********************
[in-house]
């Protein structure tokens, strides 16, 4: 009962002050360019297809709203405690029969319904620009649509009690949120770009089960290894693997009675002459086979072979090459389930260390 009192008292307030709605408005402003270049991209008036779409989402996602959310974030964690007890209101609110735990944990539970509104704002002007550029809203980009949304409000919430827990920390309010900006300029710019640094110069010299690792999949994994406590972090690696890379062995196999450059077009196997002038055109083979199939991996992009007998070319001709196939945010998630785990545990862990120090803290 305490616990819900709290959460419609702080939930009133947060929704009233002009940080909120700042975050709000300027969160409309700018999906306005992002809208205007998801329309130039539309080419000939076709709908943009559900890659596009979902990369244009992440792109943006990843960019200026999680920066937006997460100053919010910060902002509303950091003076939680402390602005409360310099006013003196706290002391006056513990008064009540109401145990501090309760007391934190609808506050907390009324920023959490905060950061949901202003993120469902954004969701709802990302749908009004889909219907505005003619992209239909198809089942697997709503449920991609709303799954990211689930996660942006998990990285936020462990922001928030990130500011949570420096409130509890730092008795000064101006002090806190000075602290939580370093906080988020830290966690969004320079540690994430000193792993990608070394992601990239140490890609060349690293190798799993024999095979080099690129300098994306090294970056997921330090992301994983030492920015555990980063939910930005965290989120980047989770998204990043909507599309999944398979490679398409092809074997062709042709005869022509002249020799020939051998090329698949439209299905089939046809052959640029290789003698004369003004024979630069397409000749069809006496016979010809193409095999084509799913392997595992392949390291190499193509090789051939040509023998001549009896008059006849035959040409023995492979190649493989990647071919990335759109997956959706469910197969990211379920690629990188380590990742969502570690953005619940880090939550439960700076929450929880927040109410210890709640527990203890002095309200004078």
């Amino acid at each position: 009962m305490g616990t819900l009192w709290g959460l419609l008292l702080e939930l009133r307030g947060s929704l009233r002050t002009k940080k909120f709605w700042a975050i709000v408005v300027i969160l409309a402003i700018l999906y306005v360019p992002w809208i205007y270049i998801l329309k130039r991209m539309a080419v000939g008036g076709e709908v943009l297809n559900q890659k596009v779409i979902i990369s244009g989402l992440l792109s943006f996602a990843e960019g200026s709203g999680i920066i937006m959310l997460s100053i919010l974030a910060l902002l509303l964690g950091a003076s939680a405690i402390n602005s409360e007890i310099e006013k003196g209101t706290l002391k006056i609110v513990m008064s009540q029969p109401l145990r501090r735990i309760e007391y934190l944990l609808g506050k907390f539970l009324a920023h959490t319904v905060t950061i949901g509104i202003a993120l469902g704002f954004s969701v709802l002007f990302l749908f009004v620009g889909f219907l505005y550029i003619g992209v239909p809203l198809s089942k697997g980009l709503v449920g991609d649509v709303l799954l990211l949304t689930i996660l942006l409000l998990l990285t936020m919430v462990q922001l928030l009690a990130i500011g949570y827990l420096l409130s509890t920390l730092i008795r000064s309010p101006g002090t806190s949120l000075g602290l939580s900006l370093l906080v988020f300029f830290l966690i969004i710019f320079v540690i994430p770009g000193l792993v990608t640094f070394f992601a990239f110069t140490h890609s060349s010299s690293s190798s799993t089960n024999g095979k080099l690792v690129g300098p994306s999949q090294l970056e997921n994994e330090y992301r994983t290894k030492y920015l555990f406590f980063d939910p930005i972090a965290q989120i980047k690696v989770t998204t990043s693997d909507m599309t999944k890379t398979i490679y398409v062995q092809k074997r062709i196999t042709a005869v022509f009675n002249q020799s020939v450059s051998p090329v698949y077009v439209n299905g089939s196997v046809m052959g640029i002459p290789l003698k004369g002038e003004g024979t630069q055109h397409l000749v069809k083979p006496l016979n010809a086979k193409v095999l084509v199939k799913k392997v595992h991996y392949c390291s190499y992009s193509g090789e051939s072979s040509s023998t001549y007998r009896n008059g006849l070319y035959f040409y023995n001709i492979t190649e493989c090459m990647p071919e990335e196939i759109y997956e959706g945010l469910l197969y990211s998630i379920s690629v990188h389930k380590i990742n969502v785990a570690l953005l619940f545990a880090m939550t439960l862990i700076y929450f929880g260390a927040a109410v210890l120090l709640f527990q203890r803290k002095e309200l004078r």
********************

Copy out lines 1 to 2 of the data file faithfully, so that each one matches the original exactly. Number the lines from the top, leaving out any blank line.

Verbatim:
[in-house]
């Protein structure tokens, strides 16, 4: 009962002050360019297809709203405690029969319904620009649509009690949120770009089960290894693997009675002459086979072979090459389930260390 009192008292307030709605408005402003270049991209008036779409989402996602959310974030964690007890209101609110735990944990539970509104704002002007550029809203980009949304409000919430827990920390309010900006300029710019640094110069010299690792999949994994406590972090690696890379062995196999450059077009196997002038055109083979199939991996992009007998070319001709196939945010998630785990545990862990120090803290 305490616990819900709290959460419609702080939930009133947060929704009233002009940080909120700042975050709000300027969160409309700018999906306005992002809208205007998801329309130039539309080419000939076709709908943009559900890659596009979902990369244009992440792109943006990843960019200026999680920066937006997460100053919010910060902002509303950091003076939680402390602005409360310099006013003196706290002391006056513990008064009540109401145990501090309760007391934190609808506050907390009324920023959490905060950061949901202003993120469902954004969701709802990302749908009004889909219907505005003619992209239909198809089942697997709503449920991609709303799954990211689930996660942006998990990285936020462990922001928030990130500011949570420096409130509890730092008795000064101006002090806190000075602290939580370093906080988020830290966690969004320079540690994430000193792993990608070394992601990239140490890609060349690293190798799993024999095979080099690129300098994306090294970056997921330090992301994983030492920015555990980063939910930005965290989120980047989770998204990043909507599309999944398979490679398409092809074997062709042709005869022509002249020799020939051998090329698949439209299905089939046809052959640029290789003698004369003004024979630069397409000749069809006496016979010809193409095999084509799913392997595992392949390291190499193509090789051939040509023998001549009896008059006849035959040409023995492979190649493989990647071919990335759109997956959706469910197969990211379920690629990188380590990742969502570690953005619940880090939550439960700076929450929880927040109410210890709640527990203890002095309200004078």